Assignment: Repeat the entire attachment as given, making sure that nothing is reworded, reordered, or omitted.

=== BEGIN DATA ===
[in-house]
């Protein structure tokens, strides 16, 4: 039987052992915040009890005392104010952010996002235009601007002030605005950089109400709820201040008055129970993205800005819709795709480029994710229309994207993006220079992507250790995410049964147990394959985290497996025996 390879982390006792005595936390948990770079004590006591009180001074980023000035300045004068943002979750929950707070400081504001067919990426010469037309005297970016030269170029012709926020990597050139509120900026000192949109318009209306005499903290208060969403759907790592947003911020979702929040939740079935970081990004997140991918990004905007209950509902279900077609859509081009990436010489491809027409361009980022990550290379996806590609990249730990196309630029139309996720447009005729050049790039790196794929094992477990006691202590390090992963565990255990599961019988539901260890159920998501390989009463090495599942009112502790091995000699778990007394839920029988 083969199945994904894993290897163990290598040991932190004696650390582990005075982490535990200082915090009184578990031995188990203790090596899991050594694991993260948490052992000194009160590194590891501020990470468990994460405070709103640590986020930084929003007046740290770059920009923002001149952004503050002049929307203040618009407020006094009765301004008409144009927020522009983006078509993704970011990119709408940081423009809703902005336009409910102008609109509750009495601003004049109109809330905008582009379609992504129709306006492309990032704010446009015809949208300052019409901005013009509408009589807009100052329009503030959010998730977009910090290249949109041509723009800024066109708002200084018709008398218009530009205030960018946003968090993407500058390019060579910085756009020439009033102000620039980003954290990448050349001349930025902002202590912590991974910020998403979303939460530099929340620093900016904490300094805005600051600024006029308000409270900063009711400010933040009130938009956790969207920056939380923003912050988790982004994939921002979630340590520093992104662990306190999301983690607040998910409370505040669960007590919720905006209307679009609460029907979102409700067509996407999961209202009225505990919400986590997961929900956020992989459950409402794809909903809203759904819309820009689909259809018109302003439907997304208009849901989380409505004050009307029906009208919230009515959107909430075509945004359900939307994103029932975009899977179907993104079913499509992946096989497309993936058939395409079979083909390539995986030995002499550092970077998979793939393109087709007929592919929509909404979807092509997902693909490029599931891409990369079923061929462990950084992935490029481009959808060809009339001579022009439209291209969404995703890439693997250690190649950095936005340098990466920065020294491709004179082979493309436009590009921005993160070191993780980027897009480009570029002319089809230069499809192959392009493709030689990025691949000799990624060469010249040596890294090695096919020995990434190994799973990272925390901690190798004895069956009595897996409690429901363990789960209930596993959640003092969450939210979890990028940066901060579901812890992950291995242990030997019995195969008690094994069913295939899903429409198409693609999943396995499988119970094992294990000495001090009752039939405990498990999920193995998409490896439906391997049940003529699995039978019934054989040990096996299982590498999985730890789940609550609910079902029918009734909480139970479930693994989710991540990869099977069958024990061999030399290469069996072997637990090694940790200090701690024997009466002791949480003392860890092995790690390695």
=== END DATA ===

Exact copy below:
[in-house]
């Protein structure tokens, strides 16, 4: 039987052992915040009890005392104010952010996002235009601007002030605005950089109400709820201040008055129970993205800005819709795709480029994710229309994207993006220079992507250790995410049964147990394959985290497996025996 390879982390006792005595936390948990770079004590006591009180001074980023000035300045004068943002979750929950707070400081504001067919990426010469037309005297970016030269170029012709926020990597050139509120900026000192949109318009209306005499903290208060969403759907790592947003911020979702929040939740079935970081990004997140991918990004905007209950509902279900077609859509081009990436010489491809027409361009980022990550290379996806590609990249730990196309630029139309996720447009005729050049790039790196794929094992477990006691202590390090992963565990255990599961019988539901260890159920998501390989009463090495599942009112502790091995000699778990007394839920029988 083969199945994904894993290897163990290598040991932190004696650390582990005075982490535990200082915090009184578990031995188990203790090596899991050594694991993260948490052992000194009160590194590891501020990470468990994460405070709103640590986020930084929003007046740290770059920009923002001149952004503050002049929307203040618009407020006094009765301004008409144009927020522009983006078509993704970011990119709408940081423009809703902005336009409910102008609109509750009495601003004049109109809330905008582009379609992504129709306006492309990032704010446009015809949208300052019409901005013009509408009589807009100052329009503030959010998730977009910090290249949109041509723009800024066109708002200084018709008398218009530009205030960018946003968090993407500058390019060579910085756009020439009033102000620039980003954290990448050349001349930025902002202590912590991974910020998403979303939460530099929340620093900016904490300094805005600051600024006029308000409270900063009711400010933040009130938009956790969207920056939380923003912050988790982004994939921002979630340590520093992104662990306190999301983690607040998910409370505040669960007590919720905006209307679009609460029907979102409700067509996407999961209202009225505990919400986590997961929900956020992989459950409402794809909903809203759904819309820009689909259809018109302003439907997304208009849901989380409505004050009307029906009208919230009515959107909430075509945004359900939307994103029932975009899977179907993104079913499509992946096989497309993936058939395409079979083909390539995986030995002499550092970077998979793939393109087709007929592919929509909404979807092509997902693909490029599931891409990369079923061929462990950084992935490029481009959808060809009339001579022009439209291209969404995703890439693997250690190649950095936005340098990466920065020294491709004179082979493309436009590009921005993160070191993780980027897009480009570029002319089809230069499809192959392009493709030689990025691949000799990624060469010249040596890294090695096919020995990434190994799973990272925390901690190798004895069956009595897996409690429901363990789960209930596993959640003092969450939210979890990028940066901060579901812890992950291995242990030997019995195969008690094994069913295939899903429409198409693609999943396995499988119970094992294990000495001090009752039939405990498990999920193995998409490896439906391997049940003529699995039978019934054989040990096996299982590498999985730890789940609550609910079902029918009734909480139970479930693994989710991540990869099977069958024990061999030399290469069996072997637990090694940790200090701690024997009466002791949480003392860890092995790690390695």